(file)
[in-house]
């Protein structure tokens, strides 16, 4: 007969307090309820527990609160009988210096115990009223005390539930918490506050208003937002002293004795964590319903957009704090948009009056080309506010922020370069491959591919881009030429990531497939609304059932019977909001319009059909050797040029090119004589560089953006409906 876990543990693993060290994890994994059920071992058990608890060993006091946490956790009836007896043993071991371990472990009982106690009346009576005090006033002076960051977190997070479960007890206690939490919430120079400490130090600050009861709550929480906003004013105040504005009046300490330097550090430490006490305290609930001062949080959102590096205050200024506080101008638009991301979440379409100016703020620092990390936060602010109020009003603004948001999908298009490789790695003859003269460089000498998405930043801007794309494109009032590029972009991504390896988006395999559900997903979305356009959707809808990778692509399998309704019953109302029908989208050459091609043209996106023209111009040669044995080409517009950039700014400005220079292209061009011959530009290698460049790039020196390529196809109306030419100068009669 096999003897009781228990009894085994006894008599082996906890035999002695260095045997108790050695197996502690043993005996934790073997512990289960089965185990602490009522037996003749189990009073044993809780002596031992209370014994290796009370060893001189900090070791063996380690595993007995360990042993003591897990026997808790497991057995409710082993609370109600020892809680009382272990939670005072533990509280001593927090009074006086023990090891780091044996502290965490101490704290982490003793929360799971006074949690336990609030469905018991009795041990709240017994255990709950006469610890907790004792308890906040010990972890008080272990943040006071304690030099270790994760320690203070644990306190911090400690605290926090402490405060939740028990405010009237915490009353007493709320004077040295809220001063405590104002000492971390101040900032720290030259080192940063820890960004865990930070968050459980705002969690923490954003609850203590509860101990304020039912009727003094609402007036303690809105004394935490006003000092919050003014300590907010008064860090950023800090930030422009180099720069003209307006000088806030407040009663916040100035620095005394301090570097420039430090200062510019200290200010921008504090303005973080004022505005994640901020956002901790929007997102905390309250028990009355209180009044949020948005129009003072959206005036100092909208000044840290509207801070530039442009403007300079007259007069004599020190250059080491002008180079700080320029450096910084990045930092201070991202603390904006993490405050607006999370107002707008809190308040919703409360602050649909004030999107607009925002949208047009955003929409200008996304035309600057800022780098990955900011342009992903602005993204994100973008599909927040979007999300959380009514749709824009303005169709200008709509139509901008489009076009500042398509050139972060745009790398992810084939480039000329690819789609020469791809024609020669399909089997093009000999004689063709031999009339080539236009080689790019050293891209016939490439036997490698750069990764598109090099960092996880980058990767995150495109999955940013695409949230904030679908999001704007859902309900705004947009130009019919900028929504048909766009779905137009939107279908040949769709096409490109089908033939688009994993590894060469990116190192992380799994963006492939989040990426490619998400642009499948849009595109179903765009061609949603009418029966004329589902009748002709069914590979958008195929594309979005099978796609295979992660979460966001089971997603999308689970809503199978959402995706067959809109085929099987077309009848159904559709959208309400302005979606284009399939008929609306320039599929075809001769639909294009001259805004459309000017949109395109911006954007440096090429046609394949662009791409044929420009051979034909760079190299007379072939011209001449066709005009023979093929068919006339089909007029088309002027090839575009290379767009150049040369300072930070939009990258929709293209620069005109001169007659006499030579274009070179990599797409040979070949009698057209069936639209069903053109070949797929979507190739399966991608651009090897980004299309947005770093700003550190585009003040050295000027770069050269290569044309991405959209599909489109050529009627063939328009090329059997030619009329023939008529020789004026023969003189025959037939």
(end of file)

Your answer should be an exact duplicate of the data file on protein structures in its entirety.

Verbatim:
[in-house]
């Protein structure tokens, strides 16, 4: 007969307090309820527990609160009988210096115990009223005390539930918490506050208003937002002293004795964590319903957009704090948009009056080309506010922020370069491959591919881009030429990531497939609304059932019977909001319009059909050797040029090119004589560089953006409906 876990543990693993060290994890994994059920071992058990608890060993006091946490956790009836007896043993071991371990472990009982106690009346009576005090006033002076960051977190997070479960007890206690939490919430120079400490130090600050009861709550929480906003004013105040504005009046300490330097550090430490006490305290609930001062949080959102590096205050200024506080101008638009991301979440379409100016703020620092990390936060602010109020009003603004948001999908298009490789790695003859003269460089000498998405930043801007794309494109009032590029972009991504390896988006395999559900997903979305356009959707809808990778692509399998309704019953109302029908989208050459091609043209996106023209111009040669044995080409517009950039700014400005220079292209061009011959530009290698460049790039020196390529196809109306030419100068009669 096999003897009781228990009894085994006894008599082996906890035999002695260095045997108790050695197996502690043993005996934790073997512990289960089965185990602490009522037996003749189990009073044993809780002596031992209370014994290796009370060893001189900090070791063996380690595993007995360990042993003591897990026997808790497991057995409710082993609370109600020892809680009382272990939670005072533990509280001593927090009074006086023990090891780091044996502290965490101490704290982490003793929360799971006074949690336990609030469905018991009795041990709240017994255990709950006469610890907790004792308890906040010990972890008080272990943040006071304690030099270790994760320690203070644990306190911090400690605290926090402490405060939740028990405010009237915490009353007493709320004077040295809220001063405590104002000492971390101040900032720290030259080192940063820890960004865990930070968050459980705002969690923490954003609850203590509860101990304020039912009727003094609402007036303690809105004394935490006003000092919050003014300590907010008064860090950023800090930030422009180099720069003209307006000088806030407040009663916040100035620095005394301090570097420039430090200062510019200290200010921008504090303005973080004022505005994640901020956002901790929007997102905390309250028990009355209180009044949020948005129009003072959206005036100092909208000044840290509207801070530039442009403007300079007259007069004599020190250059080491002008180079700080320029450096910084990045930092201070991202603390904006993490405050607006999370107002707008809190308040919703409360602050649909004030999107607009925002949208047009955003929409200008996304035309600057800022780098990955900011342009992903602005993204994100973008599909927040979007999300959380009514749709824009303005169709200008709509139509901008489009076009500042398509050139972060745009790398992810084939480039000329690819789609020469791809024609020669399909089997093009000999004689063709031999009339080539236009080689790019050293891209016939490439036997490698750069990764598109090099960092996880980058990767995150495109999955940013695409949230904030679908999001704007859902309900705004947009130009019919900028929504048909766009779905137009939107279908040949769709096409490109089908033939688009994993590894060469990116190192992380799994963006492939989040990426490619998400642009499948849009595109179903765009061609949603009418029966004329589902009748002709069914590979958008195929594309979005099978796609295979992660979460966001089971997603999308689970809503199978959402995706067959809109085929099987077309009848159904559709959208309400302005979606284009399939008929609306320039599929075809001769639909294009001259805004459309000017949109395109911006954007440096090429046609394949662009791409044929420009051979034909760079190299007379072939011209001449066709005009023979093929068919006339089909007029088309002027090839575009290379767009150049040369300072930070939009990258929709293209620069005109001169007659006499030579274009070179990599797409040979070949009698057209069936639209069903053109070949797929979507190739399966991608651009090897980004299309947005770093700003550190585009003040050295000027770069050269290569044309991405959209599909489109050529009627063939328009090329059997030619009329023939008529020789004026023969003189025959037939």